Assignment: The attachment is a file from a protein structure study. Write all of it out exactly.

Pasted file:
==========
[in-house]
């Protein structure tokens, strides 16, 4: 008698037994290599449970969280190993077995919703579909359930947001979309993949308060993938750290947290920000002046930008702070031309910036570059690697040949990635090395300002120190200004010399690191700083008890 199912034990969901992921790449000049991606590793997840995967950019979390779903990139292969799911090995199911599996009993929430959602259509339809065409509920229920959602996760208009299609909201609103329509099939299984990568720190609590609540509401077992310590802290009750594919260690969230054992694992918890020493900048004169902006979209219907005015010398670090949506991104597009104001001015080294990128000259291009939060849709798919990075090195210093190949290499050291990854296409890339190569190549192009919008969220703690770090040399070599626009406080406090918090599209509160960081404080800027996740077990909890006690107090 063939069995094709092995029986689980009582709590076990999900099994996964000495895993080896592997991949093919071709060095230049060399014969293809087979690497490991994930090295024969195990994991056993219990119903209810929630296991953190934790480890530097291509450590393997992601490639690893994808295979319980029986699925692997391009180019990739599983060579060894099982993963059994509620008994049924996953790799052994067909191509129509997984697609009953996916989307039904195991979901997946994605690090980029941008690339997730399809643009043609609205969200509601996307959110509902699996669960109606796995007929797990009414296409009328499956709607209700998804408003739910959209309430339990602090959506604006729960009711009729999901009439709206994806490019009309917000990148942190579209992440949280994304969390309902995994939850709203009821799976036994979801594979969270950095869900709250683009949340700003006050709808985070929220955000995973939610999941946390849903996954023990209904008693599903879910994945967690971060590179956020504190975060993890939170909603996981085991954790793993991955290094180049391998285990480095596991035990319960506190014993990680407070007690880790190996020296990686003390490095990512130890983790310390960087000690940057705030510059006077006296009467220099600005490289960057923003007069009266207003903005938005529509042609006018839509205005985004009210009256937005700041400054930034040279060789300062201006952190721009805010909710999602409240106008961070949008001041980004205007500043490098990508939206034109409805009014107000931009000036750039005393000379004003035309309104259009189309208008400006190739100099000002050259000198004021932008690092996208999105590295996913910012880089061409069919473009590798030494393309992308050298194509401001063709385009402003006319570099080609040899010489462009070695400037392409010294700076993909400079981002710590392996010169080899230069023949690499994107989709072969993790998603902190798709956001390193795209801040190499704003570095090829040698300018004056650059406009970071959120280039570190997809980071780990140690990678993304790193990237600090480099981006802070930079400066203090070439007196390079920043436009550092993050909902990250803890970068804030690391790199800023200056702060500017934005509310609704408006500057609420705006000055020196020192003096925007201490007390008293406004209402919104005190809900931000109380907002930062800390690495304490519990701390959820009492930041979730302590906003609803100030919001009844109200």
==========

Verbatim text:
[in-house]
């Protein structure tokens, strides 16, 4: 008698037994290599449970969280190993077995919703579909359930947001979309993949308060993938750290947290920000002046930008702070031309910036570059690697040949990635090395300002120190200004010399690191700083008890 199912034990969901992921790449000049991606590793997840995967950019979390779903990139292969799911090995199911599996009993929430959602259509339809065409509920229920959602996760208009299609909201609103329509099939299984990568720190609590609540509401077992310590802290009750594919260690969230054992694992918890020493900048004169902006979209219907005015010398670090949506991104597009104001001015080294990128000259291009939060849709798919990075090195210093190949290499050291990854296409890339190569190549192009919008969220703690770090040399070599626009406080406090918090599209509160960081404080800027996740077990909890006690107090 063939069995094709092995029986689980009582709590076990999900099994996964000495895993080896592997991949093919071709060095230049060399014969293809087979690497490991994930090295024969195990994991056993219990119903209810929630296991953190934790480890530097291509450590393997992601490639690893994808295979319980029986699925692997391009180019990739599983060579060894099982993963059994509620008994049924996953790799052994067909191509129509997984697609009953996916989307039904195991979901997946994605690090980029941008690339997730399809643009043609609205969200509601996307959110509902699996669960109606796995007929797990009414296409009328499956709607209700998804408003739910959209309430339990602090959506604006729960009711009729999901009439709206994806490019009309917000990148942190579209992440949280994304969390309902995994939850709203009821799976036994979801594979969270950095869900709250683009949340700003006050709808985070929220955000995973939610999941946390849903996954023990209904008693599903879910994945967690971060590179956020504190975060993890939170909603996981085991954790793993991955290094180049391998285990480095596991035990319960506190014993990680407070007690880790190996020296990686003390490095990512130890983790310390960087000690940057705030510059006077006296009467220099600005490289960057923003007069009266207003903005938005529509042609006018839509205005985004009210009256937005700041400054930034040279060789300062201006952190721009805010909710999602409240106008961070949008001041980004205007500043490098990508939206034109409805009014107000931009000036750039005393000379004003035309309104259009189309208008400006190739100099000002050259000198004021932008690092996208999105590295996913910012880089061409069919473009590798030494393309992308050298194509401001063709385009402003006319570099080609040899010489462009070695400037392409010294700076993909400079981002710590392996010169080899230069023949690499994107989709072969993790998603902190798709956001390193795209801040190499704003570095090829040698300018004056650059406009970071959120280039570190997809980071780990140690990678993304790193990237600090480099981006802070930079400066203090070439007196390079920043436009550092993050909902990250803890970068804030690391790199800023200056702060500017934005509310609704408006500057609420705006000055020196020192003096925007201490007390008293406004209402919104005190809900931000109380907002930062800390690495304490519990701390959820009492930041979730302590906003609803100030919001009844109200």